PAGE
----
Schwabsky was a keynote lecturer and panelist for Call of the Wild, a series of artists’ talks and a round-table discussion that took place on September 28, 2013 in conjunction with the exhibition Rewilding Modernity. This lively conversation with local, national, and international art professionals reflected on the complexities and contradictions around the histories of modernism, to explore its current manifestations and future possibilities. Call of the Wild was presented in partnership with the University of Saskatchewan’s Department of Art and Art History, MFA in Writing, and the Interdisciplinary Centre for Culture and Creativity.


Download the audio recording of Schwabsky’s keynote lecture here.

Memory Islands

by Richard Fun (8:45 minutes, 2002)
Wednesday, October 12, Mendel Art Gallery Auditorium, 7 p.m.
Songs of Experience Film Series 2011

In Islands, Richard Fung offers a winning deconstruction of John Huston’s Heaven Knows Mr. Allison, filmed in Tobago in 1956. The artist’s Uncle Clive is an extra, playing a Japanese soldier, though he doesn’t look Japanese, nor has he ever seen anyone from Japan. No matter. In a clever series of intertitles and reframings, Fung turns the background of Huston’s film into the foreground, offers details of his uncle’s life, and recounts the swap of 12,000 acres of Trinidad for 50 US warships. Here the movies appear as an extension of war, as the usual romantic veils are brought down over the bloodied imperial reach. As background turns into foreground, nocturnal animals appear in daylight, and the unheard stories of history’s supporting cast can at last assert themselves.

A Moth in Spring
by Yu Gu (26 minutes, 2009)
Wednesday, October 12, Mendel Art Gallery Auditorium, 7 p.m.
Songs of Experience Film Series 2011

A Moth in Spring (teaser) from Yu Gu on Vimeo.


A Moth in Spring might have been named: embrace your failure. Yu Gu returns to her hometown of Chongqing, China, where she grew up, to shoot a dramatic movie. Word leaks, the neighbours talk, and soon the authorities arrive to shut down the whole dream. In a stunning parallel narrative, the filmmaker is forced to return to her parents’ dissident roots. She weaves a powerful generational duet that talks about art and the student movement in 1989. Instead of a dramatic turn, this lyrical hybrid, leaking accidents and unforeseen moments, opens its crushed heart to every unguarded face in the room, the looks of stunned disappointment, tearful departures, family admonitions. The continuity of political repression and the failure of the planned document, which appears in script writing intertitles, provides the means for an embrace of what is actually happening, a generosity rare in the cinema. 

The filmmaker recounts:

In the four months of living in Chongqing, there were times I felt like an alien from outer space. Leaving the cradle of Hollywood, a sense of reality set in. Unlike Beijing or Shanghai, Chongqing has no pre-existing infrastructure for filmmaking. There was no casting service, no film labs and no real equipment houses. My cinematographer, Adam, and I had to think of other alternatives fast. Then I realized that I wanted to make something closer to a documentary. Not in the sense of using a cinema verité camera style or purposeful jump cuts. Instead, I wanted to document the free spirit that still glimmered in this art school despite the perpetual tearing down of the old city, despite the onset of unbridled materialism, despite the government’s insidious indoctrination. I wanted to make a story that paid respect to my family history, one of survival of dreams despite repression. I imagined, too, that this story was not uncommon among people around the world. I discarded casting options from entertainment agencies and instead asked friends and acquaintances to act in my film.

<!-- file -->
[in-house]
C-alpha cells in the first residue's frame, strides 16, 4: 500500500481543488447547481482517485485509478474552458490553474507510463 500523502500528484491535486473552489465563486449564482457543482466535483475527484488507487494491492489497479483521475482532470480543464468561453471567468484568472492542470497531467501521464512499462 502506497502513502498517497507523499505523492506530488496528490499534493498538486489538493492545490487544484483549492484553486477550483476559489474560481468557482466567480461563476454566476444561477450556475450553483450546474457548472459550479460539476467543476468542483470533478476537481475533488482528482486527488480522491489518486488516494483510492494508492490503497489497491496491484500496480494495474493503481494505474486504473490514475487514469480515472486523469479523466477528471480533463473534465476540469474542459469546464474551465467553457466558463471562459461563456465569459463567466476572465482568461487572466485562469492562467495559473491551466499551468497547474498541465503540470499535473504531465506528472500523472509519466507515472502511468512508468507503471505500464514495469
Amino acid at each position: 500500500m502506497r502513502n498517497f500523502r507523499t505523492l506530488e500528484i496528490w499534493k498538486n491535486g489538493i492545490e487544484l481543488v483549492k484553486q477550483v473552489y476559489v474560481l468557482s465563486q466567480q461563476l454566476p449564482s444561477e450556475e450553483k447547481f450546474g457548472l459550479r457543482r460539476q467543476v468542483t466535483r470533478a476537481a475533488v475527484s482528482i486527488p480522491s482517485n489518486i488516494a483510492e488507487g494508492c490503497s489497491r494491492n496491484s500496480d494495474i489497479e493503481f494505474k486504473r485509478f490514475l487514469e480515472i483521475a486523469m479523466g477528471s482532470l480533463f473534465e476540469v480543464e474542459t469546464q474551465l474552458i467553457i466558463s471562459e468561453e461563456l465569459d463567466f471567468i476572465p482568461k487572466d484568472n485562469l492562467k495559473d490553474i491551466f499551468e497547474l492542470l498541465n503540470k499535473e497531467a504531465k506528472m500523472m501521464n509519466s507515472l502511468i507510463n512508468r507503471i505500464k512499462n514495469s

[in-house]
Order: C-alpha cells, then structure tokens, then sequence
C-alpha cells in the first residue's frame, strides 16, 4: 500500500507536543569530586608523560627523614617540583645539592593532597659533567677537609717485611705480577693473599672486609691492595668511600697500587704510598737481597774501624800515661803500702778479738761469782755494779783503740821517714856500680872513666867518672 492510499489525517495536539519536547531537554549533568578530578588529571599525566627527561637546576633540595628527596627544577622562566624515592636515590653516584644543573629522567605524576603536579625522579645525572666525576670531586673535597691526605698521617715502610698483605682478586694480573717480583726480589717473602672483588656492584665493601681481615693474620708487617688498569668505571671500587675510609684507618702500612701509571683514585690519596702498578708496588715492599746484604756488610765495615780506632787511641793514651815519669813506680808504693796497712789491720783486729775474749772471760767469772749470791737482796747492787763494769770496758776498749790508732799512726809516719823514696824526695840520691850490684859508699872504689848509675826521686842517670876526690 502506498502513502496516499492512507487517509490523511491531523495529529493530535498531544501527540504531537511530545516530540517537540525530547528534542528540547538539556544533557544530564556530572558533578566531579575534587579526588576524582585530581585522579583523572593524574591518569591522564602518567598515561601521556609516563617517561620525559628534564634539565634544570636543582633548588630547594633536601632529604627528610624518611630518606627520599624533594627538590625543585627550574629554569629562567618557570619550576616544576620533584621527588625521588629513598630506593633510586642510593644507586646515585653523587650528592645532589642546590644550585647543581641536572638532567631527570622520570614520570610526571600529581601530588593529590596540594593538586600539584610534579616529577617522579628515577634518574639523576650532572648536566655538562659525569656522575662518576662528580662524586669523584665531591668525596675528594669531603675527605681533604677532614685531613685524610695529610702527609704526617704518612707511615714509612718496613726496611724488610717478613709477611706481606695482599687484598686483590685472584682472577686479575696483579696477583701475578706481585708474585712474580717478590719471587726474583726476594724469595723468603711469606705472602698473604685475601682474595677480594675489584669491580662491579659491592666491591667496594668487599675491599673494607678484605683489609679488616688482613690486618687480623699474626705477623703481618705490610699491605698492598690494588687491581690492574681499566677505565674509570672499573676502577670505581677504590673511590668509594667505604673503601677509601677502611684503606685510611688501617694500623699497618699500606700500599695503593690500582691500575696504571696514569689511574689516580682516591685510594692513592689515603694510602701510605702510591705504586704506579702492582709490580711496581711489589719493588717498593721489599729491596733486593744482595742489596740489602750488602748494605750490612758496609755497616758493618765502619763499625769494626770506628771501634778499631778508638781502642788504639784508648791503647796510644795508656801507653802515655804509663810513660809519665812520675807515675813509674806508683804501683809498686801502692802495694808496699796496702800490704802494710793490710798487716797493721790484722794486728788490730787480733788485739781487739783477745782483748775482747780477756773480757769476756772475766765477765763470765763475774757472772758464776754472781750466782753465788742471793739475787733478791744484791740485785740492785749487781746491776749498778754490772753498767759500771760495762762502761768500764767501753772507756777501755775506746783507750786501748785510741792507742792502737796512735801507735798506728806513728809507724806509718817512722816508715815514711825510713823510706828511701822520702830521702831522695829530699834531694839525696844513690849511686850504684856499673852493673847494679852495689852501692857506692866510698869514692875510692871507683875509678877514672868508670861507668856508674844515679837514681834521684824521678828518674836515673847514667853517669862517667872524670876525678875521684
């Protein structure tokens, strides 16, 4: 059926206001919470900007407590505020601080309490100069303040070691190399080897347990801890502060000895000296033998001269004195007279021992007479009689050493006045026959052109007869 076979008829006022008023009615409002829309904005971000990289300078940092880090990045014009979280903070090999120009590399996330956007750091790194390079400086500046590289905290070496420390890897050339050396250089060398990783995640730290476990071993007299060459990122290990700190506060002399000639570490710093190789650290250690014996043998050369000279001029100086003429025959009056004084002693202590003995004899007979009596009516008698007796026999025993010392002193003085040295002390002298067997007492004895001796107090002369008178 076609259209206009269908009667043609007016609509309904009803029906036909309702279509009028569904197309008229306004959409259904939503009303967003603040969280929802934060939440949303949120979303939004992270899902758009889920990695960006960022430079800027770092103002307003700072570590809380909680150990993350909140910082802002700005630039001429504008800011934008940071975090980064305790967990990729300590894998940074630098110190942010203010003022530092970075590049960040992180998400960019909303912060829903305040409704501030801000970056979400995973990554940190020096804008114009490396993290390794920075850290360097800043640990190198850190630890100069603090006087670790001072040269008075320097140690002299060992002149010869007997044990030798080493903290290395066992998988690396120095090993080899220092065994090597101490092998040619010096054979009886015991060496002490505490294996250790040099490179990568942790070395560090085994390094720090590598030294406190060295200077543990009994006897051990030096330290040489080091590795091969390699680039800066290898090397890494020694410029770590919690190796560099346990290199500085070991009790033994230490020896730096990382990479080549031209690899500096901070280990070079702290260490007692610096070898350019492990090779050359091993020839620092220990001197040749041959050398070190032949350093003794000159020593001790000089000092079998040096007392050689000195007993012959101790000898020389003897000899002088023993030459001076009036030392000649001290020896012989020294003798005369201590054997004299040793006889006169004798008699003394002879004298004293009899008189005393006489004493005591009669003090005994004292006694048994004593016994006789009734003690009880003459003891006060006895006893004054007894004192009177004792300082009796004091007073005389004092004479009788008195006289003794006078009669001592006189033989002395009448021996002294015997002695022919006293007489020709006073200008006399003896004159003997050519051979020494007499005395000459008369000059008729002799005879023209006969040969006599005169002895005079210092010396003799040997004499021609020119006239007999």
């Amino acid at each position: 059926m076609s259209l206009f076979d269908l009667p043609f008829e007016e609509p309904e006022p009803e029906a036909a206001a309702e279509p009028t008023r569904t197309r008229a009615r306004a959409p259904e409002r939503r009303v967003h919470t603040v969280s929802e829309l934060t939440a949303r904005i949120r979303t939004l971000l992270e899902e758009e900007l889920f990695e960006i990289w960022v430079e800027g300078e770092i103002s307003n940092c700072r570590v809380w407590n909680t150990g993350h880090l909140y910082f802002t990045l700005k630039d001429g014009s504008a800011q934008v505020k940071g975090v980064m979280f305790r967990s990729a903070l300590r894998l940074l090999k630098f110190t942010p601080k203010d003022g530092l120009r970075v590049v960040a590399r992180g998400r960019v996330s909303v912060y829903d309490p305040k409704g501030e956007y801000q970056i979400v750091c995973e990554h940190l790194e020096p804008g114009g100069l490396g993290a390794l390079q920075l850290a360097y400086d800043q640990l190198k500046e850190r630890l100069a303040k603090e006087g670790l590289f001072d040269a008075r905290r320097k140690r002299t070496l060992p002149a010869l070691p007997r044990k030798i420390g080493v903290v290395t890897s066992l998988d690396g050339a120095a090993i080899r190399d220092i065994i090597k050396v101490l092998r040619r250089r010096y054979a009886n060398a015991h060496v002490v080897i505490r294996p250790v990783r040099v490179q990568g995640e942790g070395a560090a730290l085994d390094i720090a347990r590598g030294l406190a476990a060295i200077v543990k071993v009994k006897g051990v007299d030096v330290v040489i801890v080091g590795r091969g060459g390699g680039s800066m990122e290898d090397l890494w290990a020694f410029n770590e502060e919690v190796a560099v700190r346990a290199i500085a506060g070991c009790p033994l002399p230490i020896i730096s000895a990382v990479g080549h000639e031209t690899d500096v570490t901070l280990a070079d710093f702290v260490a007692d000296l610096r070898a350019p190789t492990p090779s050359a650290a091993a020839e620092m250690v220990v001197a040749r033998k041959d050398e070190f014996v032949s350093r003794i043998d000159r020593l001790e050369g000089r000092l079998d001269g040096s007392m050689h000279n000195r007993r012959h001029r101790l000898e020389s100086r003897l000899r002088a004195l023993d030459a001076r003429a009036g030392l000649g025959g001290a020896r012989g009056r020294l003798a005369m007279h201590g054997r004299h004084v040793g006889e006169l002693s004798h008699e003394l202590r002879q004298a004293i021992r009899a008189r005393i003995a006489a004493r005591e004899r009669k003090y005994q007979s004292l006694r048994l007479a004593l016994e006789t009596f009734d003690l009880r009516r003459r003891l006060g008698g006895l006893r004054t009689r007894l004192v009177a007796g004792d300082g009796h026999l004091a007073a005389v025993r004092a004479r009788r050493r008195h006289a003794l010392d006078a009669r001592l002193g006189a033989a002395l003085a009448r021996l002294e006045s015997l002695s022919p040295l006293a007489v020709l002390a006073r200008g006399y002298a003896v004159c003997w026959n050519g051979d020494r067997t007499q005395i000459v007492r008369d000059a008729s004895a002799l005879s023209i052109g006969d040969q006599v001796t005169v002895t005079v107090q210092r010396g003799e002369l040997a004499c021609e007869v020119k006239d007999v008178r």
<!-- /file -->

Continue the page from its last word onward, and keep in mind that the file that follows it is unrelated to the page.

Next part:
La Jetée
by Chris Marker (28 minutes, 1962)
Wednesday, October 12, Mendel Art Gallery Auditorium, 7 p.m.
Songs of Experience Film Series 2011

La Jetée is a science fiction tour-de-force by Chris Marker, cinema’s most mysterious filmmaker. If he had made only this movie, he would still be considered one of cinema’s most prized talents. There is a sharply drawn story narrated almost exclusively in photographs; only one shot appears in motion. Conjuring entire worlds with a few well-placed shadows and an incisive montage, Marker takes the viewer on a deeply engaging trek into a future dystopia, riding inside the mind of a time traveller, whose intergenerational love story leads him fatefully towards a dizzying climax in the Orly airport.
- Mike Hoolbloom

The Dubai in Me

The Dubai In Me

by Christian Von Borries (83 minutes, 2010) 
Wednesday, September 14, Broadway Theatre, 7 p.m.
Songs of Experience Film Series 2011

A rigorous and relentless self-examination underscores this cine-essay on the marketplace projection of Dubai. Offering Second Life avatars and Michael Jackson moonwalks as political choreography precursors, the filmmaker shows a hyper-capitalized feudalism. In his hands, Dubai is both a state and a state of mind. It appears behind the camera in terms of gear choices and tripod height, and in front of it as a migratory global underclass of workers who are forever busy offstage. Between the weightless simulations of a city scrubbed clean of its inhabitants — where there is nothing left but the commodification of space — are panoramic postcard views of trucks filled with shit, or hijabbed tourists clutching their shopping dreams. Every picture is framed, and every frame is announced, remarked upon, unpacked. All the money that dreams can buy might be found here, in the 12-hour days of the servers, their passports confiscated, their plane fares recharged at rates that would bring smiles to any loan shark. Like every utopia, the poor will be made to pay for this promised land of new Islamic capitalisms. As the filmmaker remarks, occasionally, between the sustained views of a world that is already a picture, “Global identities laundered here … for those who can afford it.”
- Mike Hoolbloom

Exhibition Tour

Free exhibition tour every Sunday at 1 p.m.
Meet in the lobby. No registration required.

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Location & Hours

950 Spadina Crescent East
Saskatoon, Saskatchewan

Regular Hours: 9 a.m. to 9 p.m.
Free admission